The original Numark NV was the first DJ controller (besides CDJs in HID mode) to come out with integrated screens that showed a wealth of information from Serato DJ. Now, Numark has done an incremental upgrade to improve the controller based on feedback from their users and the DJ community at large. Keep reading for the details on the Numark NV II.
Numark NV II
- The Numark NV II will retail for $699 in the US
- Available Summer 2016
- Compatible with and includes Serato DJ
- The on-screen browsing, track displays, etc have been updated
- The unit has a visual design makeover – which apparently reflects future designs that we’ll see from the company in the future
- The jog wheels now are touch-capacitive
Better Browsing + Sorting
There are some basic improvements to the experience of browsing and playing tracks on the Numark NV II, including:
- The NV II adds gridlines to the waveform display “so DJs can visualize the beat of their tracks more accurately.”
- Improved new navigation control with push-to-load tracks via the selection knob, sorting by metadata in browse mode (album, artist, title, key, BPM), and build in controls for beat jump and quantize on/off
However, we’re wondering why all Numark NV users can’t get these two improvements – surely a firmware update is warranted?
Touch-Capacitive Jog Wheels
In addition to improving the on-screen experience, Numark has made the jog wheels on the unit touch-capacitive. Numark has been adding touch-sensitive controls on their DJ controllers for a while now – but mainly focusing on knobs for touch-to-activate filters, FX, etc.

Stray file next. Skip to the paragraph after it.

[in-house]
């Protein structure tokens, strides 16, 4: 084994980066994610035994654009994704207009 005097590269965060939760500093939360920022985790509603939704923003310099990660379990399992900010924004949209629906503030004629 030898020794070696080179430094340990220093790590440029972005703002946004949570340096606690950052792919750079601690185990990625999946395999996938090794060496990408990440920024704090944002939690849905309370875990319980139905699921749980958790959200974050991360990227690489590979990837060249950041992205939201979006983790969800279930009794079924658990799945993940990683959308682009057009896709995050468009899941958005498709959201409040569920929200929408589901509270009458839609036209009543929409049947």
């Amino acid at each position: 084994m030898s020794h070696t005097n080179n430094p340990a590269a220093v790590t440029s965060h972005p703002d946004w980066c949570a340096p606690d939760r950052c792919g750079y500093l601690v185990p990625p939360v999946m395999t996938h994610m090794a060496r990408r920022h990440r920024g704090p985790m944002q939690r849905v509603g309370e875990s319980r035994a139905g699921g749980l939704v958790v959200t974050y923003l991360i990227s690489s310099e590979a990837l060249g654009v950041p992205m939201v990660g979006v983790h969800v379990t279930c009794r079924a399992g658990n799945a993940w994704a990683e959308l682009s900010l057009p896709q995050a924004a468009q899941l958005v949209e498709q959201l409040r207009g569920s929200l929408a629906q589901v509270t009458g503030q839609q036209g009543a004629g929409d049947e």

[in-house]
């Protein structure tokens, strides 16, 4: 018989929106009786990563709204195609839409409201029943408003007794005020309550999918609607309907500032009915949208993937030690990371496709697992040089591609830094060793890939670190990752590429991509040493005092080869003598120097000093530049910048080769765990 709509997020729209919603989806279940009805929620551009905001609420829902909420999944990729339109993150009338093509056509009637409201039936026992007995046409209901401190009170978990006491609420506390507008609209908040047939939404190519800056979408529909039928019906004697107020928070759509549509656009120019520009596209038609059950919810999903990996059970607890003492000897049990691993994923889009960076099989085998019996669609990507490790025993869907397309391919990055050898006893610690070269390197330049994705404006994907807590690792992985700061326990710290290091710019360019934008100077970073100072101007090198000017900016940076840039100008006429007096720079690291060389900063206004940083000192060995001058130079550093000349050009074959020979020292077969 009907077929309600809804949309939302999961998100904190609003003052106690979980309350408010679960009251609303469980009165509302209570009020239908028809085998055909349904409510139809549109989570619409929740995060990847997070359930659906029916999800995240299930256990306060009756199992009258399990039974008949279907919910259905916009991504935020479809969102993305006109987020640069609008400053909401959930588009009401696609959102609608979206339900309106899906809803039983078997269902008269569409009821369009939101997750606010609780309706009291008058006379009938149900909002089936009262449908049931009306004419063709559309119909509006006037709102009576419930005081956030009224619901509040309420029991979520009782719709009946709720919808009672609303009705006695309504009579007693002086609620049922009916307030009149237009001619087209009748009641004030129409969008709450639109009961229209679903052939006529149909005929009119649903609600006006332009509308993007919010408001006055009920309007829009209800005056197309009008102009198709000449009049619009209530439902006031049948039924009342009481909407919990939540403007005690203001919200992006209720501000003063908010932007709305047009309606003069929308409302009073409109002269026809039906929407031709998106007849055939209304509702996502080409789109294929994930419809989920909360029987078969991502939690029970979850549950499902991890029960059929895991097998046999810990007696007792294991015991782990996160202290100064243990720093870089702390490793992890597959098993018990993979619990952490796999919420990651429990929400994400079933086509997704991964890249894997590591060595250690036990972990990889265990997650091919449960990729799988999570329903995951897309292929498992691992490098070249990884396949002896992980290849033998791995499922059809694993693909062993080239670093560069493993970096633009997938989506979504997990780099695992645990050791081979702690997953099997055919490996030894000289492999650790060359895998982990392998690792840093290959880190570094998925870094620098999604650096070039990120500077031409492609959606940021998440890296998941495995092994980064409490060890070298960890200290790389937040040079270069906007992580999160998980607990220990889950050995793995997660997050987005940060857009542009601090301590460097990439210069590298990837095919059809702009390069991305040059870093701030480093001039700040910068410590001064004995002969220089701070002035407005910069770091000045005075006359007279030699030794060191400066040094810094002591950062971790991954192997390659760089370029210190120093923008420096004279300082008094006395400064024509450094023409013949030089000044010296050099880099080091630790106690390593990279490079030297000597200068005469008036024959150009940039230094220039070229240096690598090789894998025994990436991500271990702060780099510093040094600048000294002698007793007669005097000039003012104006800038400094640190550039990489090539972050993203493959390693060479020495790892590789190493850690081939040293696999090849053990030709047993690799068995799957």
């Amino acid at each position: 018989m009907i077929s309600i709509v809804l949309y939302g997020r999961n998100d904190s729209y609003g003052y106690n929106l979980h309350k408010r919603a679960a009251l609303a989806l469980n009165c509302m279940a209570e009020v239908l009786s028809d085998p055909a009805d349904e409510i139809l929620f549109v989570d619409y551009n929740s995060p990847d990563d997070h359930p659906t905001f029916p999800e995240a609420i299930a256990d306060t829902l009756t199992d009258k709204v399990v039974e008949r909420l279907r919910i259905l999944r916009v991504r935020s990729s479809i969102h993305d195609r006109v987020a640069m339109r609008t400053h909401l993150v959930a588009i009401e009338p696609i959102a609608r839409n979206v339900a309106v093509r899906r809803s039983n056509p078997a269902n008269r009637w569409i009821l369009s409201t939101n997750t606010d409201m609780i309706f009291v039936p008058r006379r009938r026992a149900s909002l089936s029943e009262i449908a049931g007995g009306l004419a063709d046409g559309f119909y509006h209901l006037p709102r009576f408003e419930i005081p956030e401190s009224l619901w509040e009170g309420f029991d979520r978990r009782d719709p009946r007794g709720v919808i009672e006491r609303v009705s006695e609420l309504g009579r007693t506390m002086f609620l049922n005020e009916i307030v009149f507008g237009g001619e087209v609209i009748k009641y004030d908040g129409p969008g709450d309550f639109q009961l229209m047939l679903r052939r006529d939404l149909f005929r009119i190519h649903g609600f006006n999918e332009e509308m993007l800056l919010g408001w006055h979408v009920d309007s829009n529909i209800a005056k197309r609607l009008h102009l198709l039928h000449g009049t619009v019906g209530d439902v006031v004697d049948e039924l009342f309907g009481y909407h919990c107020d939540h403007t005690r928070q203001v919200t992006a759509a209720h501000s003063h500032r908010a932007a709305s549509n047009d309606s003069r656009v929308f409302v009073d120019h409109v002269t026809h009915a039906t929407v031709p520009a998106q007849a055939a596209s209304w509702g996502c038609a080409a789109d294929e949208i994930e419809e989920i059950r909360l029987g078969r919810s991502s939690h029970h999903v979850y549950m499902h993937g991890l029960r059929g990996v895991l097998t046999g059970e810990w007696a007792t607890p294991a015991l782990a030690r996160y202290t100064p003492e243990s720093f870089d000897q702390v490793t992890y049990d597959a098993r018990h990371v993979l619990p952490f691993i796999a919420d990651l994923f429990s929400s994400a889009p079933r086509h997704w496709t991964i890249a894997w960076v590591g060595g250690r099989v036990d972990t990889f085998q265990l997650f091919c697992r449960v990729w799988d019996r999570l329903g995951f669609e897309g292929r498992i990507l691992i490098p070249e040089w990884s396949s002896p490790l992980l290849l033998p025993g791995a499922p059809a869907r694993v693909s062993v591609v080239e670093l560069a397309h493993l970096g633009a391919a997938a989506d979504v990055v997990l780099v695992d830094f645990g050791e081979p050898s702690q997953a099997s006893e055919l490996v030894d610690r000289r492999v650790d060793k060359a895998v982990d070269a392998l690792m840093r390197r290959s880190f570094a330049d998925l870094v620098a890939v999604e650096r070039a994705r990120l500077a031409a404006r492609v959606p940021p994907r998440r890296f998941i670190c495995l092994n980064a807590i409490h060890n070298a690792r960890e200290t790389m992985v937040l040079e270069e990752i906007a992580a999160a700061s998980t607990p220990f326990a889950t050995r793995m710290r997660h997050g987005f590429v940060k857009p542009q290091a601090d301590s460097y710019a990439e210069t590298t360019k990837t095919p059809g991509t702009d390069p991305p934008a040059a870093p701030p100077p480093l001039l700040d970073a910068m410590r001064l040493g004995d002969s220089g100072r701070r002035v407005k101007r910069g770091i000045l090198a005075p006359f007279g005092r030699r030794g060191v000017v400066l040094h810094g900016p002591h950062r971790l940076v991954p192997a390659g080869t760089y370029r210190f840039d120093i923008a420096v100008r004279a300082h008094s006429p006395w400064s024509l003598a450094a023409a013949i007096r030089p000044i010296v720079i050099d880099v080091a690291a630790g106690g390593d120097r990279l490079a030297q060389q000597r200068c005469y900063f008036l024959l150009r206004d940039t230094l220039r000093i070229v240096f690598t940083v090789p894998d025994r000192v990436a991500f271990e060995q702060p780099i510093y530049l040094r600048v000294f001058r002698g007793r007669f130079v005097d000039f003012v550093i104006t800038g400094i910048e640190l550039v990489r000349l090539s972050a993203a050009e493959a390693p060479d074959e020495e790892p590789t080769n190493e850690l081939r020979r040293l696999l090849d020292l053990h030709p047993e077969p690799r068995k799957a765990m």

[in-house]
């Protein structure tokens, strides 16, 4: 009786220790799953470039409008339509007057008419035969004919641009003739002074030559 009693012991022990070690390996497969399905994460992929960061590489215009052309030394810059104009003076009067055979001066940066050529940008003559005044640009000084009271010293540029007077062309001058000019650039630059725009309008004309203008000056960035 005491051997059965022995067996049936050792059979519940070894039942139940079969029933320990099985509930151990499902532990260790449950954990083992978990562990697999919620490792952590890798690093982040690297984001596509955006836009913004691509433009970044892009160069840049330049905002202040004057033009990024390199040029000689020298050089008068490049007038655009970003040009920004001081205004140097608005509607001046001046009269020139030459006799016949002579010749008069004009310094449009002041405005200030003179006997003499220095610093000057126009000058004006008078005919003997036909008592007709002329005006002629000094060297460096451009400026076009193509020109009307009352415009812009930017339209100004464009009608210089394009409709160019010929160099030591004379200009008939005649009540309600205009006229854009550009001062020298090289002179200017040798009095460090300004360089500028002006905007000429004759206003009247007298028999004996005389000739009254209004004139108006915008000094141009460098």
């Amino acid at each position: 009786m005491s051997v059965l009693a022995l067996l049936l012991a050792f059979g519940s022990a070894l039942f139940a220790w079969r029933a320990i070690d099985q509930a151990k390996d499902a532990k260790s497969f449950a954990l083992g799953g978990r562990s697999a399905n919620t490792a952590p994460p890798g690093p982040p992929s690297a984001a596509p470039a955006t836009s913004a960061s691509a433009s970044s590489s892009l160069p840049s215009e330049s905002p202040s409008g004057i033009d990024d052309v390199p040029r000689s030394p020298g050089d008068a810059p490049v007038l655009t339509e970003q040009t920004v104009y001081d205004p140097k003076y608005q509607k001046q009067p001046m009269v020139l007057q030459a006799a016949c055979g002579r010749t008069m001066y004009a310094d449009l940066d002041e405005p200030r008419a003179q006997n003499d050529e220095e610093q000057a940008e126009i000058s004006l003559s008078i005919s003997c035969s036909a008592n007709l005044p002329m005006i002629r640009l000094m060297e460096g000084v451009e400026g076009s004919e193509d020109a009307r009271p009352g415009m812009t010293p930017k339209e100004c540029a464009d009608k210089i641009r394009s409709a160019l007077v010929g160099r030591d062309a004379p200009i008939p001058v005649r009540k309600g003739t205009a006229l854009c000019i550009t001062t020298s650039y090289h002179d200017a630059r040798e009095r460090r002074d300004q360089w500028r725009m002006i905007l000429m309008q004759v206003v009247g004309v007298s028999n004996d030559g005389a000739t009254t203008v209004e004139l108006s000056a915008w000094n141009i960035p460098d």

It seems like these jogwheels are touch-sensitive in order to improve the experience of the user. Numark’s press release notes that the jog wheels have an “adaptive learning platter technology” that adjusts based on their use – similar to how some cars adjust their acceleration styles to the driver:
“Touch- capacitive means that the platters actually sense the DJ’s ‘style’ of use and they adapt themselves to that individual user. They “remember” how fast or slow, subtle or hard the DJ uses the platters and they provide the exact amount of adjustment based on past usage.”
So far we have limited details on how the jogs’ touch technology is actually used on the unit – will it be something that users can adjust, or is it completely under-the-hood? We’re interested to find out more soon once we get our hands on a unit.
There’s not too much different on this controller versus the original Numark NV – perhaps Numark has put all of their powers of innovation into the standalone MCX8000 setup. That being said, the controller looks a bit nicer than the original with the new darker jogwheels – so if you’ve been considering an NV, the NV II seems like the way to go.